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Maine lawmaker defeated after 46 years looks ahead

AUGUSTA, Maine — After 46 years in the Maine Legislature, Representative John Martin was defeated on Election Day, prompting whispers in the State House wondering if he will be back.

The immediate answer is yes — he will be back Monday to take care of some legislative business. But will he run again? Martin said he never says never to anything.

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After 23 terms, mostly in the House of Representatives he lorded over as speaker for an unprecedented 10 terms, the 71-year-old Martin lost on Tuesday to Republican Allen Nadeau of Fort Kent. Martin attributed his defeat to heavy spending by his adversaries on negative and sometimes false advertising. Some just blamed voter fatigue.

‘‘After a while, if you sling enough mud, some of it is going to stick,’’ said Martin, who reckons the campaign to defeat him cost $75,000. ‘‘I probably saved a few Democrats by having them spend all that money against me.’’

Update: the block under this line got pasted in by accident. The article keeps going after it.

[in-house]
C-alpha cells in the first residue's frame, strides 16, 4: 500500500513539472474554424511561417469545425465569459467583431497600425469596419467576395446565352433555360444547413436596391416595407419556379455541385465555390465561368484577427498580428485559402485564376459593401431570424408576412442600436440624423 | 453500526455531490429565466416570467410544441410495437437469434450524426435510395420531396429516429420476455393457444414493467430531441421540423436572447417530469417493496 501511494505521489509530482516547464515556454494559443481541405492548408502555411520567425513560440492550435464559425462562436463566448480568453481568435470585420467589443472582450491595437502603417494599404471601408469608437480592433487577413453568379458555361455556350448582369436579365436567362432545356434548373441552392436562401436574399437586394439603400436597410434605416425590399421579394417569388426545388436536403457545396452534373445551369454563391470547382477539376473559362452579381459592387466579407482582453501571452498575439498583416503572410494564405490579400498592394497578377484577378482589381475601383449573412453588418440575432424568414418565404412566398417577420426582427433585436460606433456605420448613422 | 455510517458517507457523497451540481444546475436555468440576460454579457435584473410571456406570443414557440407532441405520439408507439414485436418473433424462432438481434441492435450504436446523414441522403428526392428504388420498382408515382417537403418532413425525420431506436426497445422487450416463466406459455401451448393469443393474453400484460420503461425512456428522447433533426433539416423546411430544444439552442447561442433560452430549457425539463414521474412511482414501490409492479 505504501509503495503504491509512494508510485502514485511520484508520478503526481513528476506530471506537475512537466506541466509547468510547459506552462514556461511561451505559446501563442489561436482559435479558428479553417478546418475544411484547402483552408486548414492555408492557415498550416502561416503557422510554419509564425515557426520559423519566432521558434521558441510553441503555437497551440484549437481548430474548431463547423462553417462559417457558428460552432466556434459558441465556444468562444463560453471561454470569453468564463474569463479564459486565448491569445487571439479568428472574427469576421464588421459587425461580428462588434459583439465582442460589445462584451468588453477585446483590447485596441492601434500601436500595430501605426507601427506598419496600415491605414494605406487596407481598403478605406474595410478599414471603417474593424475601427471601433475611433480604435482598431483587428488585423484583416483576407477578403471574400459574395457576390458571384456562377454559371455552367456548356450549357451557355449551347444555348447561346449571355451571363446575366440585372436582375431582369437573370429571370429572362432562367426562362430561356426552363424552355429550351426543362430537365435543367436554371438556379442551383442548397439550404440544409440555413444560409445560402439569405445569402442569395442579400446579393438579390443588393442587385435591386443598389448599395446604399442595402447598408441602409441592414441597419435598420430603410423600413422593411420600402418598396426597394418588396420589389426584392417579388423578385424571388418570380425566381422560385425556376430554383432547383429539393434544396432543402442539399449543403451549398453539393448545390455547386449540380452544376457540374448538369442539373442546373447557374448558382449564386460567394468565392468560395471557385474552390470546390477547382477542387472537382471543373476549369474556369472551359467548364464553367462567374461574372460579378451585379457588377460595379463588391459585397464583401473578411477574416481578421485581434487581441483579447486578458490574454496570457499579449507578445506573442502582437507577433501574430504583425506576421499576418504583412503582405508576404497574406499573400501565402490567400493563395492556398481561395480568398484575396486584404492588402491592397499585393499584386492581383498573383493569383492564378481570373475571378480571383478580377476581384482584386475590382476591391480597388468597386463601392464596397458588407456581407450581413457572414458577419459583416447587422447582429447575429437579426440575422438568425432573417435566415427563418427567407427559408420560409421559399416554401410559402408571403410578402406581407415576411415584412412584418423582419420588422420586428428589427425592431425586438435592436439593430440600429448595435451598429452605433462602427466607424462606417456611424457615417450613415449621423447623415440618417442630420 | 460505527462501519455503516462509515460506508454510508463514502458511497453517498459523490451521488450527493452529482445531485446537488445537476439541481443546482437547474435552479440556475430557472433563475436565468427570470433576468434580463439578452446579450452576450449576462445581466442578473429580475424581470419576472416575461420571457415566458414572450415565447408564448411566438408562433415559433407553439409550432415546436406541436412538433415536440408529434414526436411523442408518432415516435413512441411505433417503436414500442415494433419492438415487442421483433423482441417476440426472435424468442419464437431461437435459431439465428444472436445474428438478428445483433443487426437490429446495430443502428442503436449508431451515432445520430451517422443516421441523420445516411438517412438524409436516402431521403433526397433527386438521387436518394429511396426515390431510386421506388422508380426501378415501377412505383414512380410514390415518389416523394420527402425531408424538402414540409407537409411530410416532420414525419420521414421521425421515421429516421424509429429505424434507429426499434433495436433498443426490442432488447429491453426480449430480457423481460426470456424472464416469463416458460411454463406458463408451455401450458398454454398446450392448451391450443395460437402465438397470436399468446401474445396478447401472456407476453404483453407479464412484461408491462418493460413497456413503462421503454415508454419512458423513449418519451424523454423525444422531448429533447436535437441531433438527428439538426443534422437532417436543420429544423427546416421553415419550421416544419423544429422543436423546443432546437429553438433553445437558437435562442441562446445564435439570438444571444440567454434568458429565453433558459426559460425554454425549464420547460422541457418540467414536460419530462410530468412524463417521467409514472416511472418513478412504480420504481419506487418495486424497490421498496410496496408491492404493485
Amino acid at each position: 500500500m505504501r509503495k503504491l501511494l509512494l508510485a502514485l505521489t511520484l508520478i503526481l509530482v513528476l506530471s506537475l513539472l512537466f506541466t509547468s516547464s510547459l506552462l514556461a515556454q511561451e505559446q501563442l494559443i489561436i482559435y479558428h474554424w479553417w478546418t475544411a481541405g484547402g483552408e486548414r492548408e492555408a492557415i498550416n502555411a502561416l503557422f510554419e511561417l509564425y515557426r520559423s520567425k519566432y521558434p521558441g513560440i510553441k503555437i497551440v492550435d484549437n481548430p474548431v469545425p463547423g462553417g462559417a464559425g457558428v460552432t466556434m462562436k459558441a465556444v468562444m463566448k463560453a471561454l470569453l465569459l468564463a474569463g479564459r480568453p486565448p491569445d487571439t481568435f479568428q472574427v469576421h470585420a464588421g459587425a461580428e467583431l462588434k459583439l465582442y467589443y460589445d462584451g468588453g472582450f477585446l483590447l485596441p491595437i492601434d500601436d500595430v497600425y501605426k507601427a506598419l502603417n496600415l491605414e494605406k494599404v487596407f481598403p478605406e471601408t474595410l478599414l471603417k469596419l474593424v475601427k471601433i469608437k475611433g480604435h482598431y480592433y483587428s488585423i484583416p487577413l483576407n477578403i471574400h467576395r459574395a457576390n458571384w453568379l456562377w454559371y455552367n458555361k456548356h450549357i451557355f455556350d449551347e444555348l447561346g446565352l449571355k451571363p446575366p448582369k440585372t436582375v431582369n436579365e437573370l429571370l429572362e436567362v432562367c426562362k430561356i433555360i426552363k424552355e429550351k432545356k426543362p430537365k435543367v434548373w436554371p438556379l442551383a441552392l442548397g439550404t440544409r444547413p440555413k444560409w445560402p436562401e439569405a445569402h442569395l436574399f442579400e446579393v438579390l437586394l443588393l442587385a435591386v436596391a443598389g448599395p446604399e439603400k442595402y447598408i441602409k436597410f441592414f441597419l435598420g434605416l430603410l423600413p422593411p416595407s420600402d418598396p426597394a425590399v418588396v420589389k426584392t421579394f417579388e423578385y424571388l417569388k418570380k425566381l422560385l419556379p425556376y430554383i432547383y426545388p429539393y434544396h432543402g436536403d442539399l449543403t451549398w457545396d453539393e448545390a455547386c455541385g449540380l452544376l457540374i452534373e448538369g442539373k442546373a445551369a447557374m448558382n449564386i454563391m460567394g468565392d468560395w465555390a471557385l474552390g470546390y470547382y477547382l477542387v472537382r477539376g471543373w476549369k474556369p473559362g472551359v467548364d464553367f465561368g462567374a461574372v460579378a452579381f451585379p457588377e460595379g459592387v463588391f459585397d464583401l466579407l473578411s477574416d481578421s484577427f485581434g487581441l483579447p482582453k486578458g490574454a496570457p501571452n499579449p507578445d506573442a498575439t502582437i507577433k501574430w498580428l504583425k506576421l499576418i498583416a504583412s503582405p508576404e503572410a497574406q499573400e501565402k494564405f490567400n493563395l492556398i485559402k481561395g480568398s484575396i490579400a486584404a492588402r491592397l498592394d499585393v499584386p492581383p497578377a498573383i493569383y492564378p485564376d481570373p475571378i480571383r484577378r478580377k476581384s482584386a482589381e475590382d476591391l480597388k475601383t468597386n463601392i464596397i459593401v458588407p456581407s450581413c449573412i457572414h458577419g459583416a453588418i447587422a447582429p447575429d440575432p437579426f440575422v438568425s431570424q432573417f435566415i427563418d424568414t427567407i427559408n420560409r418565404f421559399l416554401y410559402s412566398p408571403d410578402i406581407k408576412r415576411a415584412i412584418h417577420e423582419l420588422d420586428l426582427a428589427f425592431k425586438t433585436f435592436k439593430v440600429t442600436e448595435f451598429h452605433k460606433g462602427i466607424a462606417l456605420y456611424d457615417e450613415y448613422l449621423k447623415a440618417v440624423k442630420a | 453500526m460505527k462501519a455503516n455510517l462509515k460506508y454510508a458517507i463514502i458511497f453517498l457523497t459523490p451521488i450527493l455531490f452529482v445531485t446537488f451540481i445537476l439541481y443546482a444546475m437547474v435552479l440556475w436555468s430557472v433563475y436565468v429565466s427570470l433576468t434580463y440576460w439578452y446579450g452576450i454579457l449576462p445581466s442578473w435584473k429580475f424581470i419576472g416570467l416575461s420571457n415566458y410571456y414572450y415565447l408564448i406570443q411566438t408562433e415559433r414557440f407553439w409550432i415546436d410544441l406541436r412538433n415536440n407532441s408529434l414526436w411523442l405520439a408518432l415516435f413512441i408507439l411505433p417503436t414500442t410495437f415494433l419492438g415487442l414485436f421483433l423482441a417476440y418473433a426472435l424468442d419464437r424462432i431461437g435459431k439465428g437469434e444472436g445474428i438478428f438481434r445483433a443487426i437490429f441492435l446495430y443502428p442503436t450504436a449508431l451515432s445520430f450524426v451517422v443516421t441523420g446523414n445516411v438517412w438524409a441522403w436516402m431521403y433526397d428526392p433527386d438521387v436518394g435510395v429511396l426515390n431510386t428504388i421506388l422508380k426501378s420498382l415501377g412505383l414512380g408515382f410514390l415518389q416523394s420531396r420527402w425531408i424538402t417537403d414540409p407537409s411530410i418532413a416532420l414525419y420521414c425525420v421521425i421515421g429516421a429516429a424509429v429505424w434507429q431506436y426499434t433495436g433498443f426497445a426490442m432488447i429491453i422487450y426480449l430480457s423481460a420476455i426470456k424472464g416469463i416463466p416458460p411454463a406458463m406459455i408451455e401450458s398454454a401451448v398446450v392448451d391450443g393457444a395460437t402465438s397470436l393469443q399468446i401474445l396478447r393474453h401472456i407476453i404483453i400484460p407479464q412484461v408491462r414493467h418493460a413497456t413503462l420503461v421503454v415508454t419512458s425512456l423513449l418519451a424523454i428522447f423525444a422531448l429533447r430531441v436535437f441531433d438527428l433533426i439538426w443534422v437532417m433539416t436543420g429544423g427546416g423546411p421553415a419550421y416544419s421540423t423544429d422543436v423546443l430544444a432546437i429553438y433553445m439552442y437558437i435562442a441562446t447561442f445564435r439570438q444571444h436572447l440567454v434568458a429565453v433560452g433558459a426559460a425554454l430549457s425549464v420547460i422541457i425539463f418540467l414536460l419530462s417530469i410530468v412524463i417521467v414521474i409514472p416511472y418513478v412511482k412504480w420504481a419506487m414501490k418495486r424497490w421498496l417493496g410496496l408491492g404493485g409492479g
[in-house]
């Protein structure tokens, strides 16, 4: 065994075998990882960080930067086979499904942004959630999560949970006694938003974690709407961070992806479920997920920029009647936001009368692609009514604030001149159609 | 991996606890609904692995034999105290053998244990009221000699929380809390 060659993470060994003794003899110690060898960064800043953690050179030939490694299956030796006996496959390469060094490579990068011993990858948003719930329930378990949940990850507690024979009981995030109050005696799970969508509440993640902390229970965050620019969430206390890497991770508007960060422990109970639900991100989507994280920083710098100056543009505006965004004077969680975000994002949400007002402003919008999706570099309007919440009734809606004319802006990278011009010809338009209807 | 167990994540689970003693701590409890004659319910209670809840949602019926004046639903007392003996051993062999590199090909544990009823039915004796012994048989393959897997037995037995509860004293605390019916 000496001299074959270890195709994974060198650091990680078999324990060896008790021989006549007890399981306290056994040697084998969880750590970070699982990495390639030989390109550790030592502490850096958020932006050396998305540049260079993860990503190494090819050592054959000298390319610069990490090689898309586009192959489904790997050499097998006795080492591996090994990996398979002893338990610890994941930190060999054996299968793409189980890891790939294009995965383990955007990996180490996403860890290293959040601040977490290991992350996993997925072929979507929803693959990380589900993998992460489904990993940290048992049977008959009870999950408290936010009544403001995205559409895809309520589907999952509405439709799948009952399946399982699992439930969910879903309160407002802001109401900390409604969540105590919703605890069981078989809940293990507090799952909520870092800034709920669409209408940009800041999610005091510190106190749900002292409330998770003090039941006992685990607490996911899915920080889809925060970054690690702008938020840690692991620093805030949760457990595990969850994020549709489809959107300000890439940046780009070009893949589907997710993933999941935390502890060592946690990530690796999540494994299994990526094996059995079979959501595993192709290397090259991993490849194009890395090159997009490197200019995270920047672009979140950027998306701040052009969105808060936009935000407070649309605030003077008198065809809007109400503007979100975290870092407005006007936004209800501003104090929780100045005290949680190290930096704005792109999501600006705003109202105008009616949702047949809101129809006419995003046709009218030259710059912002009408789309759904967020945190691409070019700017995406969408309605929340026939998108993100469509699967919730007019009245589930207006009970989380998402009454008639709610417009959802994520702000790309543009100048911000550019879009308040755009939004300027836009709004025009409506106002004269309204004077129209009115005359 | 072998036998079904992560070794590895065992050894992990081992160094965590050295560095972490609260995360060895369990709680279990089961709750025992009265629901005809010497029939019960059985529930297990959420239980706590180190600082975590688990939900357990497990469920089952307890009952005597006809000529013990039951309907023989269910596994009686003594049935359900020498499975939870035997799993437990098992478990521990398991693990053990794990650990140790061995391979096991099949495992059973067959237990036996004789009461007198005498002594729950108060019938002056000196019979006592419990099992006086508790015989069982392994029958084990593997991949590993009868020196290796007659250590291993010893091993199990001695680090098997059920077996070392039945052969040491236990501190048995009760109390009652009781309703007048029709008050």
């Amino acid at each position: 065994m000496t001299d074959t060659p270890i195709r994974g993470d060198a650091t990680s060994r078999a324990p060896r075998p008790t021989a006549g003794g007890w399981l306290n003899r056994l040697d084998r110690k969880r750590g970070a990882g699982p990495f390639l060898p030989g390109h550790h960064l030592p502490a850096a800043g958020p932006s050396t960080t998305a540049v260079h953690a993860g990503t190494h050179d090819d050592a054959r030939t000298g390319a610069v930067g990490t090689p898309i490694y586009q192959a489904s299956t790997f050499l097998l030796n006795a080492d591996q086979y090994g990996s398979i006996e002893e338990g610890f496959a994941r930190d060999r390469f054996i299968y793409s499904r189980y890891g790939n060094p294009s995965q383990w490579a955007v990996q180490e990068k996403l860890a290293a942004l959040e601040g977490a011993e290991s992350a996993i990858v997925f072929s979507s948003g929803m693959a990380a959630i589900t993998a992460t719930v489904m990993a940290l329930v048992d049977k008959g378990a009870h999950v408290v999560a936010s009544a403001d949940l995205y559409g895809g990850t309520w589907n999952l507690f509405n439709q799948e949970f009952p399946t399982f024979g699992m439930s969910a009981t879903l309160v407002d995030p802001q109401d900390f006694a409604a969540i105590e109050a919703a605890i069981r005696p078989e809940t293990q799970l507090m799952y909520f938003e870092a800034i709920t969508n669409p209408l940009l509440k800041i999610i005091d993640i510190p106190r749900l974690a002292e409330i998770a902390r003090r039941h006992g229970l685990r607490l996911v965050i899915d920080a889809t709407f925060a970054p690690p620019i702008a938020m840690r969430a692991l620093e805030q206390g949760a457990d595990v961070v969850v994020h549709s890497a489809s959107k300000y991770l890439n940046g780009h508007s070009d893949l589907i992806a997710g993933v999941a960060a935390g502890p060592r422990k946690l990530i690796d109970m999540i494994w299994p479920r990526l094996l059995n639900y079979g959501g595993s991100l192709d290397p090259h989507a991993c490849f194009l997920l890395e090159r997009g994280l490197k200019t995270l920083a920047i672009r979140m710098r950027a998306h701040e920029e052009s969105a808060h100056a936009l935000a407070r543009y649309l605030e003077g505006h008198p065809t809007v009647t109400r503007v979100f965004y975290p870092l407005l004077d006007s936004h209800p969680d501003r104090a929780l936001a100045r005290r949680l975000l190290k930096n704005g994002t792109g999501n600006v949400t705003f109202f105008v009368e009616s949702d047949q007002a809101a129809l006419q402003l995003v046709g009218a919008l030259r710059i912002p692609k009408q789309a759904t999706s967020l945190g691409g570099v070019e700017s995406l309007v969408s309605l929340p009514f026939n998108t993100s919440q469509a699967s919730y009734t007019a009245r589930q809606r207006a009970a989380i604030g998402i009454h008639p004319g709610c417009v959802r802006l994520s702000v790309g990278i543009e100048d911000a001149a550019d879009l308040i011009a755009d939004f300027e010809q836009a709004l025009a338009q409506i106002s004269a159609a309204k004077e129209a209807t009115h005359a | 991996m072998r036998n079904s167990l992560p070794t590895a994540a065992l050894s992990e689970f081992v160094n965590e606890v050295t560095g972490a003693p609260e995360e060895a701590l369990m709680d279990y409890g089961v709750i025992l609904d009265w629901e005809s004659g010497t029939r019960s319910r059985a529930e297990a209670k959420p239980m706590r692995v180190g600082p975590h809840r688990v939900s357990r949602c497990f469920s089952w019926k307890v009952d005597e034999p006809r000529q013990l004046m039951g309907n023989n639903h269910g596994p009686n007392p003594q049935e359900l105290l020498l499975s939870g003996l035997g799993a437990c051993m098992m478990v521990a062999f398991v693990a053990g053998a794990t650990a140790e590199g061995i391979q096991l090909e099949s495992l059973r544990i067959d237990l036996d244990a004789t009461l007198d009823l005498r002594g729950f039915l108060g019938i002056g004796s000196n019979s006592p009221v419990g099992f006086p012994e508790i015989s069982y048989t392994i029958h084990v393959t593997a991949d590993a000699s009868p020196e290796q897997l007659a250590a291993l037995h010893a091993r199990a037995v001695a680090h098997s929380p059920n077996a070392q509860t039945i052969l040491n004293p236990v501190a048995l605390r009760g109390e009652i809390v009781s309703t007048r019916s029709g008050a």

By almost anyone’s estimation, Martin is a master parliamentarian, a state budget expert who served on the Appropriations Committee, a superwonk on the minutiae of state government, and a skilled political gamesman.

Martin amassed much of his clout through his intelligence and knowledge of the process, said Paul Mills, a Farmington attorney and Maine political historian.

‘‘Knowledge is power,’’ said Mills.

Once a legislator, always a legislator

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Martin left the impression he would remain familiar around the building in which he is an institution himself.

‘‘I don’t intend to stop working on issues I strongly believe in,’’ said Martin. ‘‘The last thing I want to see is the state in a mess.’’

His decades in the State House started when he was a wide-eyed 23-year-old from the remote northern Maine town of Eagle Lake. In the view of his many critics, he amassed too much power during the height of his prominence in the 1990s, a view that gave momentum to the popular initiative to impose term limits.

It is that law that led to the only hiatus in Martin’s legislative career, 1997-98. But he came back and later got around the law as other lawmakers do by simply switching chambers and being elected to the Senate.

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